Editorial: Dodging Debt
The cost of university has turned higher education into a pay-to-play scheme where only the rich and the well-off can afford to buy the services necessary to set them up for a prosperous career. This socioeconomic privilege can even be seen in the stunning lack of diversity on display around our own campus and the cold, calculating methodology used by the university’s Office of Admissions in deciding who has the opportunity to pursue an education here.
All around the country, high school seniors are preparing to apply to their preferred colleges and universities in the coming months. Unfortunately, it won’t be their GPA, SAT scores or even their drive to succeed that will ultimately determine where they will spend the next four years of their life. It is how much money they can afford to spend on a college diploma. We have chosen to accept as normal that if you do not have rich parents, certain universities will always be off limits simply because of their cost.
An education is something that this country has always valued. Horace Mann, an early education reformer, is well known as calling education the great equalizer of men.
We also pride ourselves on being the land of opportunity. Americans have prided themselves on their puritanical work ethic and the idea that as long as you work hard and live an honest life, you will be able to forge a better life for yourself and your family.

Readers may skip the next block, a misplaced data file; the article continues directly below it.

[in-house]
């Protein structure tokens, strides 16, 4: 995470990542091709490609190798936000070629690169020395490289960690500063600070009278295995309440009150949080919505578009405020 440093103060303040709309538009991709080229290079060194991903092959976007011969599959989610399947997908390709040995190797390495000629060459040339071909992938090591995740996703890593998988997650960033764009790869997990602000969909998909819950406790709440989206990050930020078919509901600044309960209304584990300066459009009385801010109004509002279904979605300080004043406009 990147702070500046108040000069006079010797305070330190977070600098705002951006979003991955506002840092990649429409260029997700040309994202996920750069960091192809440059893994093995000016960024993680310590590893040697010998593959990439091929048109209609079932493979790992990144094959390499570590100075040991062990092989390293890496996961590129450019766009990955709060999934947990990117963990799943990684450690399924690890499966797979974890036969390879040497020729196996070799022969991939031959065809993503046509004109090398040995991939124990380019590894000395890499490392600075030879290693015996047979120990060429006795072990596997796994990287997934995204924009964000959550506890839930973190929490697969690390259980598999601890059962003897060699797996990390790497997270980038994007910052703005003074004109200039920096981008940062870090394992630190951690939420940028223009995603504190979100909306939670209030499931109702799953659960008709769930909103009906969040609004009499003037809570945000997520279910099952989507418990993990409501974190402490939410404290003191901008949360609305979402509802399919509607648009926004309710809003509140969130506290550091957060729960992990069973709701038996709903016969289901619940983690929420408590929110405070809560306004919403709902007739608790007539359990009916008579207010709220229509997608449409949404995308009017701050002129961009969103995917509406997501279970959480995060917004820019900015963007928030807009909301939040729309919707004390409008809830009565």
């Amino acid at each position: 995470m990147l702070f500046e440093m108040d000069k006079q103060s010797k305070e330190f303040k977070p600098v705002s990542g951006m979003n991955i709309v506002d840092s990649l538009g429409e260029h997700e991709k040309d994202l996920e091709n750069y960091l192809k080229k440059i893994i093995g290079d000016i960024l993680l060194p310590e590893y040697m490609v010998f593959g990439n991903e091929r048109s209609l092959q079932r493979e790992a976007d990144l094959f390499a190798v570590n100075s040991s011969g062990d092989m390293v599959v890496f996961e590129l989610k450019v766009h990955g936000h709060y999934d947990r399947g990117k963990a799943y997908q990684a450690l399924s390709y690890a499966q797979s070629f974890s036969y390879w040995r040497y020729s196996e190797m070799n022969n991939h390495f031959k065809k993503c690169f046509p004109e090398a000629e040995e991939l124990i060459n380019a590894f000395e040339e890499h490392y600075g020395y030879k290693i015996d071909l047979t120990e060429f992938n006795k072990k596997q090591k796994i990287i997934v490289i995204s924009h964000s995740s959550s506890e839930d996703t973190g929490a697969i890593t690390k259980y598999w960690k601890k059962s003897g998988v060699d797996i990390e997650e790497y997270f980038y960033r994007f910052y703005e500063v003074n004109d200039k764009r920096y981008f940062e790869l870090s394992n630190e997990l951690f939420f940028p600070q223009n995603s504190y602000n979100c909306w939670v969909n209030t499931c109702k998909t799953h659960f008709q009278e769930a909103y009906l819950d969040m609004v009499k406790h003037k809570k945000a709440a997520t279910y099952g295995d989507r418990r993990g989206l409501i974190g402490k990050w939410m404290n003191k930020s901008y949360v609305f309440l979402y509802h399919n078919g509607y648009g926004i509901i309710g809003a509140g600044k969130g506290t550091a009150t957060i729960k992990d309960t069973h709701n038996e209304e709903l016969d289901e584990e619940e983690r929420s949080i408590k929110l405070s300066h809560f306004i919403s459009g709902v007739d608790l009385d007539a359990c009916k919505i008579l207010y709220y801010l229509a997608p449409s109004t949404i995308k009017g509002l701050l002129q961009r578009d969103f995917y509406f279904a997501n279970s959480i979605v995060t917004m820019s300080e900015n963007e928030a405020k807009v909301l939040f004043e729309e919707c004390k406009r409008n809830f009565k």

With college tuition costing an all-time high and the vast majority of well-paying jobs in America requiring either a four year degree or certifications for a specialized trade, we are no longer the land of opportunity. The best jobs and the good life is reserved for those who can afford to pay their way through life from the day they are born.
When then-presidential candidate and current Senator Bernie Sanders proposed to make public university “tuition free,” his plan was called unrealistic and too expensive. But the estimated cost of his plans was a fraction of the amount that our federal government has spent on overseas wars in the past 16 years.
The truth of the matter is that we cannot continue on as we are. We are faced with a national income inequality crisis that will only perpetuate itself if the poor are unable to get a quality education.
Conservatives are right. It is imperative that we give everyone in this country a fair chance to succeed in life. We cannot do that without making sure that all levels of education — from elementary to graduate degrees — are financially accessible. If only they would agree that such a guarantee must apply to everyone, regardless of race, color or creed.
We have to do better.
Editorials are developed by The Review’s Editorial Board, led this week by Investigative Editor Jacob Orledge. He can be reached at firstname.lastname@example.org.